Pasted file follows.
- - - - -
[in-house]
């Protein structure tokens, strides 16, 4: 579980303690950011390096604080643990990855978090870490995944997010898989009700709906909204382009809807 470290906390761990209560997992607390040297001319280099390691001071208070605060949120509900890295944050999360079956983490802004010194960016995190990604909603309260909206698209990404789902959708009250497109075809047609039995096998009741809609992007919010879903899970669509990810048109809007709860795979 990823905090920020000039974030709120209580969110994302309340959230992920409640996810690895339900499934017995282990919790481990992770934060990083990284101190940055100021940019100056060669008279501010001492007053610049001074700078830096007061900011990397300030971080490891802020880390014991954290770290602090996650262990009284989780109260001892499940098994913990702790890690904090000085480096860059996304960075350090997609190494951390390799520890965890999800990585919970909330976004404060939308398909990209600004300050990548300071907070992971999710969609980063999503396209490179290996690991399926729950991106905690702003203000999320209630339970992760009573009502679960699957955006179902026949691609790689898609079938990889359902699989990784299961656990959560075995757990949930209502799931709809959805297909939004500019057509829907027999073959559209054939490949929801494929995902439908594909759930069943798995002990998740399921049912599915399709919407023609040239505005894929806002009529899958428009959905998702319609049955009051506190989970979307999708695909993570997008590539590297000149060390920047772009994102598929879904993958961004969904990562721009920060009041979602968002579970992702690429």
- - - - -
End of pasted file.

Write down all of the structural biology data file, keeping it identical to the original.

[in-house]
């Protein structure tokens, strides 16, 4: 579980303690950011390096604080643990990855978090870490995944997010898989009700709906909204382009809807 470290906390761990209560997992607390040297001319280099390691001071208070605060949120509900890295944050999360079956983490802004010194960016995190990604909603309260909206698209990404789902959708009250497109075809047609039995096998009741809609992007919010879903899970669509990810048109809007709860795979 990823905090920020000039974030709120209580969110994302309340959230992920409640996810690895339900499934017995282990919790481990992770934060990083990284101190940055100021940019100056060669008279501010001492007053610049001074700078830096007061900011990397300030971080490891802020880390014991954290770290602090996650262990009284989780109260001892499940098994913990702790890690904090000085480096860059996304960075350090997609190494951390390799520890965890999800990585919970909330976004404060939308398909990209600004300050990548300071907070992971999710969609980063999503396209490179290996690991399926729950991106905690702003203000999320209630339970992760009573009502679960699957955006179902026949691609790689898609079938990889359902699989990784299961656990959560075995757990949930209502799931709809959805297909939004500019057509829907027999073959559209054939490949929801494929995902439908594909759930069943798995002990998740399921049912599915399709919407023609040239505005894929806002009529899958428009959905998702319609049955009051506190989970979307999708695909993570997008590539590297000149060390920047772009994102598929879904993958961004969904990562721009920060009041979602968002579970992702690429």